A Do Not Resuscitate order may seem like a grim subject, but for many it can be a great tool of control in later years. Should the worst happen, medical professionals will avoid saving your life at every cost, respect your wishes, and allow nature to take its course.
It might be scary, but it can provide a wealth of comfort to those who decide on it ahead of time.
Signing a DNR
It takes an able individual (or a principal’s designated health care agent) and two witnesses to enter into an oral agreement. Written agreements require two witnesses and may need a signature from a doctor that can attest to the principal’s well-being. This will often be double-checked every 90 days to make sure it is still the patient’s wish, but once signed it is valid until revoked.
What a DNR covers
No one likes the idea of suffering in their last moments. Thankfully, a DNR is rather explicit in what is and is not performed by medical staff. The New York health department answers a lot of questions, including what procedures a DNR covers:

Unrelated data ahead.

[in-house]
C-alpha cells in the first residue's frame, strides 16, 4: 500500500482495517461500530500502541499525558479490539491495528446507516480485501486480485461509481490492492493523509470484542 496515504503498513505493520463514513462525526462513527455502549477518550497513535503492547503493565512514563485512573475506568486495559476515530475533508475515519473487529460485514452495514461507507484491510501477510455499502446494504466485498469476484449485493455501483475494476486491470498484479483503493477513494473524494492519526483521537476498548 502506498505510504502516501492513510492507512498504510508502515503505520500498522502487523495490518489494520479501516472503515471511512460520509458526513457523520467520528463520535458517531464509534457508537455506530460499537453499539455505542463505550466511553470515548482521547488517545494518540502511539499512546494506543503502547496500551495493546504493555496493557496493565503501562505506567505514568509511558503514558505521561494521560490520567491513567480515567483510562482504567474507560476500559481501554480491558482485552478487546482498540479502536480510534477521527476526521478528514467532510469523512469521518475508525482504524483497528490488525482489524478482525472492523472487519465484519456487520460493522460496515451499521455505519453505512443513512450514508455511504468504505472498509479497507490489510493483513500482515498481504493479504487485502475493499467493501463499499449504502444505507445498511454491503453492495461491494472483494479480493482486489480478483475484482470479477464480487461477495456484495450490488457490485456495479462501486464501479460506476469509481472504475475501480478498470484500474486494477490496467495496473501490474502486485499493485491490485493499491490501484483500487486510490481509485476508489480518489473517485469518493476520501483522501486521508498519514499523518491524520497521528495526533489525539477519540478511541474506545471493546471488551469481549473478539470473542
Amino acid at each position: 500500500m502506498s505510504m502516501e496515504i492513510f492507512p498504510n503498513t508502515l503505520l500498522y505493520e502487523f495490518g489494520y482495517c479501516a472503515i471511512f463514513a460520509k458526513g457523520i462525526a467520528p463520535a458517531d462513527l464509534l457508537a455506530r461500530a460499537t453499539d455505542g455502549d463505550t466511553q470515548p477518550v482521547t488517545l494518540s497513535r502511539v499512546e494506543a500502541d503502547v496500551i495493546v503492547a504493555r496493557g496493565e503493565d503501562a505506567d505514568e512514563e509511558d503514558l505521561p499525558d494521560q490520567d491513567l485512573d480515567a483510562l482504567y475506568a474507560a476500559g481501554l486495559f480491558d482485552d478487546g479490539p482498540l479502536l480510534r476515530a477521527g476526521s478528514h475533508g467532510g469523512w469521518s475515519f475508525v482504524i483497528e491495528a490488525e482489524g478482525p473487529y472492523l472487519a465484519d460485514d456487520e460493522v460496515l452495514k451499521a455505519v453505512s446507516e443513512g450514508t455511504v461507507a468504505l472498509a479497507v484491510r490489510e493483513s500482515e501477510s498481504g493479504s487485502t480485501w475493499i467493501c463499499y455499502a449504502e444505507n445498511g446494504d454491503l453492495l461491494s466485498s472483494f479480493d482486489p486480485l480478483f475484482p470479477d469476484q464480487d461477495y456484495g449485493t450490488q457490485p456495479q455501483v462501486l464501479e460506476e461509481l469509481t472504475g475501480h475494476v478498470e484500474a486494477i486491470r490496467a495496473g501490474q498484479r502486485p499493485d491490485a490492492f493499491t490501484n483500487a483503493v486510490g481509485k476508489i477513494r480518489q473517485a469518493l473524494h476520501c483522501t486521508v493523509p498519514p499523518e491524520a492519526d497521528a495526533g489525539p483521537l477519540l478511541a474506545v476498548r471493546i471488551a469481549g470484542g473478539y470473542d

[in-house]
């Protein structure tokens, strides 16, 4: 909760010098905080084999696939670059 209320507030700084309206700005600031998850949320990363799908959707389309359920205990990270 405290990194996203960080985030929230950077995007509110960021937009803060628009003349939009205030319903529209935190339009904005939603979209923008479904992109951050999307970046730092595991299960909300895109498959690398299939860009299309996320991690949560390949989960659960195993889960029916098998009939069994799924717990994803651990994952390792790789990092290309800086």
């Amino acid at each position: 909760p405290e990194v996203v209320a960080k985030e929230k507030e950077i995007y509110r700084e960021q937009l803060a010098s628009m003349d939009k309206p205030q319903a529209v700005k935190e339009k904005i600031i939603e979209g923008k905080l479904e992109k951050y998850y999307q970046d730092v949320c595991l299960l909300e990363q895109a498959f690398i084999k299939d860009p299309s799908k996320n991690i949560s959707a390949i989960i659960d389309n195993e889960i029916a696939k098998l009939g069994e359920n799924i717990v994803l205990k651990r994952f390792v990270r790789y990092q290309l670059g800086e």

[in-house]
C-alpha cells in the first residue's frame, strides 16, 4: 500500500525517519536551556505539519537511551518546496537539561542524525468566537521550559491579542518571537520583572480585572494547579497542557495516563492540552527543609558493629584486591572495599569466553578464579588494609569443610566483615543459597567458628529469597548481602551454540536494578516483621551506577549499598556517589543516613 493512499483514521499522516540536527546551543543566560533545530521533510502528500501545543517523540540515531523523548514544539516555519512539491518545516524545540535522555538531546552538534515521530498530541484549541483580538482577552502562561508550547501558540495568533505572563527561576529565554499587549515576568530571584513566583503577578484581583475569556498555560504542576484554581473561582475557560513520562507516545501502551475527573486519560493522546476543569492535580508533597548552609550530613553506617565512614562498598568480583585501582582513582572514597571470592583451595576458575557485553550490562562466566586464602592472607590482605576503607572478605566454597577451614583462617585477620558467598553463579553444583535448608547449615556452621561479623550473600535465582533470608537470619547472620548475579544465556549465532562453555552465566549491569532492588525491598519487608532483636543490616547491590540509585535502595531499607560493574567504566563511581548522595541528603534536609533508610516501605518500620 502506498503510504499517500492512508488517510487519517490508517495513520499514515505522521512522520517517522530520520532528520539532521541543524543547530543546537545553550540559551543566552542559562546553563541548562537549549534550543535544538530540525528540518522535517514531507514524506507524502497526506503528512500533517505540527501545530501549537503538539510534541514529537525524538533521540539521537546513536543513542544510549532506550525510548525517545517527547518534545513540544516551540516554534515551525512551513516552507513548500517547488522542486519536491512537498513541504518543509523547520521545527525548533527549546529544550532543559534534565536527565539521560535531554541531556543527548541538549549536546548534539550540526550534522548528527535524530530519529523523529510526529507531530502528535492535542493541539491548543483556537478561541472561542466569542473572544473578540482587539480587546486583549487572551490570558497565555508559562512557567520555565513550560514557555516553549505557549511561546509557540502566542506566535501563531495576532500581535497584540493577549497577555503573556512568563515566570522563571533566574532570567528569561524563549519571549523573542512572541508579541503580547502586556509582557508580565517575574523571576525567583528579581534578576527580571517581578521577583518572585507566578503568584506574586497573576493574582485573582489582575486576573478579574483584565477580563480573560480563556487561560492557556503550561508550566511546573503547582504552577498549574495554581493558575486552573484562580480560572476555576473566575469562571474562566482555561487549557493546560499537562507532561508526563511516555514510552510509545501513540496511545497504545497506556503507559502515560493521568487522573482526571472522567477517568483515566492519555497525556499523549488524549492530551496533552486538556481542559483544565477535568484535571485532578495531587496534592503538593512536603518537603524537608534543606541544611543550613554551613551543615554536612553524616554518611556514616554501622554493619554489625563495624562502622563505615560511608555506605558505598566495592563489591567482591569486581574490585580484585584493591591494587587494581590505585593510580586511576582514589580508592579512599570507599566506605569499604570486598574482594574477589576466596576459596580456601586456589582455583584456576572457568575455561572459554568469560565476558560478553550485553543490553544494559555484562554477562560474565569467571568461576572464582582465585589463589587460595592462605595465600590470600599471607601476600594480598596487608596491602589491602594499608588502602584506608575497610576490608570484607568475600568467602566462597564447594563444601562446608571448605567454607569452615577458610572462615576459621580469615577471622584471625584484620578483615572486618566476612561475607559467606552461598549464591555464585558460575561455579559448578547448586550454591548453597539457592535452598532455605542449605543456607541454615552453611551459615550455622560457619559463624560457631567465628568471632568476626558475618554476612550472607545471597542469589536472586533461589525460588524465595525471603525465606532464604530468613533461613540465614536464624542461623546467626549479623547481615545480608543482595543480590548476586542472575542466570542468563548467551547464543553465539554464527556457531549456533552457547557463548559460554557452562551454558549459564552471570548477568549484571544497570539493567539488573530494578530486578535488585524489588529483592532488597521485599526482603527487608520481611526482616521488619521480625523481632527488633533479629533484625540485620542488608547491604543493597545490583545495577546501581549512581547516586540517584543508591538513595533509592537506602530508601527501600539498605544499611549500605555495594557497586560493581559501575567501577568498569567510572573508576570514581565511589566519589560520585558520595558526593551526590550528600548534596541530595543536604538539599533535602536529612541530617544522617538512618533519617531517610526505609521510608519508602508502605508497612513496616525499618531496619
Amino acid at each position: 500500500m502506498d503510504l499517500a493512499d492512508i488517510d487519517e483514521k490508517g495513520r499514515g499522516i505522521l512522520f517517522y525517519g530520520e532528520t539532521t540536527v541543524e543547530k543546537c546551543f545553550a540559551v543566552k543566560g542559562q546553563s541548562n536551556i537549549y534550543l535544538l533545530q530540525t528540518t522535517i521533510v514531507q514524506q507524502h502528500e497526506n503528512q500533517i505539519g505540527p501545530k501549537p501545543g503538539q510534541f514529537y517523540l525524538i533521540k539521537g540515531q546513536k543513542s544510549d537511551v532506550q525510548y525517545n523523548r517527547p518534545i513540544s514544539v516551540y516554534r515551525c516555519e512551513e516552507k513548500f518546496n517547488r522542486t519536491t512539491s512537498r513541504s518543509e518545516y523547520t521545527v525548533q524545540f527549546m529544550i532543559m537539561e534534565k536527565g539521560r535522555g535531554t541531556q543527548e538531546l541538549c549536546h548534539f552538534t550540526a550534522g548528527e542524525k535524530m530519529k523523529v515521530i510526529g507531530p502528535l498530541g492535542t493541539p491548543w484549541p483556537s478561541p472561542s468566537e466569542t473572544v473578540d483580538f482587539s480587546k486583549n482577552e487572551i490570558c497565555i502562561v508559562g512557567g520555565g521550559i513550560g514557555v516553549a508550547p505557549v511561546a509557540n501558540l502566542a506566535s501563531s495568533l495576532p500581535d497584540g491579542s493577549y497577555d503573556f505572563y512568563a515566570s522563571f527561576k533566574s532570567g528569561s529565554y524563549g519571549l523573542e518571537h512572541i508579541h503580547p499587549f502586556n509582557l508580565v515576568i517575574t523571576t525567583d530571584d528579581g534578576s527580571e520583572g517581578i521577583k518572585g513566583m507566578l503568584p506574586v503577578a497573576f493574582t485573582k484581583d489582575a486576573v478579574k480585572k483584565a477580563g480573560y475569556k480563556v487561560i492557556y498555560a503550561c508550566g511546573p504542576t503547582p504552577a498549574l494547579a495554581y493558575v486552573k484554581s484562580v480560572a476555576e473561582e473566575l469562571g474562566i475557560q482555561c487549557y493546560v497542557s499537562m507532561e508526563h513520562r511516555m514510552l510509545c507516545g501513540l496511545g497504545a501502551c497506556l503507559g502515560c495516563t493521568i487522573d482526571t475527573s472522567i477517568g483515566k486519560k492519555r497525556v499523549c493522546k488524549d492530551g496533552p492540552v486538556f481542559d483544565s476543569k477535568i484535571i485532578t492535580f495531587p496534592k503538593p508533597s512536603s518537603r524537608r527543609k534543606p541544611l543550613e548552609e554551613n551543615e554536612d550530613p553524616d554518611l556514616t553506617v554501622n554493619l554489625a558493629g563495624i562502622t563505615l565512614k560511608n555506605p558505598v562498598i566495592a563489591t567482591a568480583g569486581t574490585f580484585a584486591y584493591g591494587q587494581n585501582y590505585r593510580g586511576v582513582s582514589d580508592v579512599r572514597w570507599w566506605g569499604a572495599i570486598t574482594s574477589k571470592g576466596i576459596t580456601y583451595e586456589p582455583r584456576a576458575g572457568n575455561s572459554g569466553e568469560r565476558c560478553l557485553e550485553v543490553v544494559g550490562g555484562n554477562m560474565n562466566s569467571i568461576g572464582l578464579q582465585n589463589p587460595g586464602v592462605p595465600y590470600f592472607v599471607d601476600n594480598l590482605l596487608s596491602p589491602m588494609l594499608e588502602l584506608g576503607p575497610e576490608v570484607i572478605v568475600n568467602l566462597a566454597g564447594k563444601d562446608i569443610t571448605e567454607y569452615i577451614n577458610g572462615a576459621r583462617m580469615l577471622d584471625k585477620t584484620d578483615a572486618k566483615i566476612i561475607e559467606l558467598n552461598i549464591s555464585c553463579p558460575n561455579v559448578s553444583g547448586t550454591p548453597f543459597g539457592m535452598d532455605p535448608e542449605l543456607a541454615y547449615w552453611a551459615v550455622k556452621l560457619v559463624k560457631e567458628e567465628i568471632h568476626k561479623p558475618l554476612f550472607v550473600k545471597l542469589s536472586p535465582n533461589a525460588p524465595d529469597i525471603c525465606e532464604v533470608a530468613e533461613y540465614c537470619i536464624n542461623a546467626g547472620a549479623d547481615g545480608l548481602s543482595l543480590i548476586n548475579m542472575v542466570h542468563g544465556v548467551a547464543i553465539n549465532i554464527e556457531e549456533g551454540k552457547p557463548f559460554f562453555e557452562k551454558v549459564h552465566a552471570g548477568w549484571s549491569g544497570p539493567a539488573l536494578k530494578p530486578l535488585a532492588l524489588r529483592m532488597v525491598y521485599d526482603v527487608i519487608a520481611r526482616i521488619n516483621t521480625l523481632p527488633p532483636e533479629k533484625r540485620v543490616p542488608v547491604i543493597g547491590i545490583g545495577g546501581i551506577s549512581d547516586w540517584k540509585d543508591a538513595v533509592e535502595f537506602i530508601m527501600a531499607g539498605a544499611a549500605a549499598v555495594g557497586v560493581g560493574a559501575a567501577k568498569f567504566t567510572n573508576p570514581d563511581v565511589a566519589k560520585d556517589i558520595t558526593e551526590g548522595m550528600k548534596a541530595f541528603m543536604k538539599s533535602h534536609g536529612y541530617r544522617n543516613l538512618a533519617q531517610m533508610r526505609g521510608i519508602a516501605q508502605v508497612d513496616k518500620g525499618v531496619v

- In the event of cardiac or respiratory arrest, medical staff will provide NO chest compressions, defibrillation, endotracheal intubation, medications or ventilation
- Medical staff must provide full treatment of pain, injuries and other medical conditions if it is NOT cardiac or respiratory arrest
- Staff will often provide relief of choking, but provide no assistance to ventilation if breathing stops during
Once signed, individuals wear DNR bracelets so that EMS workers can quickly identify these wishes and perform as requested. A DNR is not a death sentence, it provides you the maximum control you may want in the end.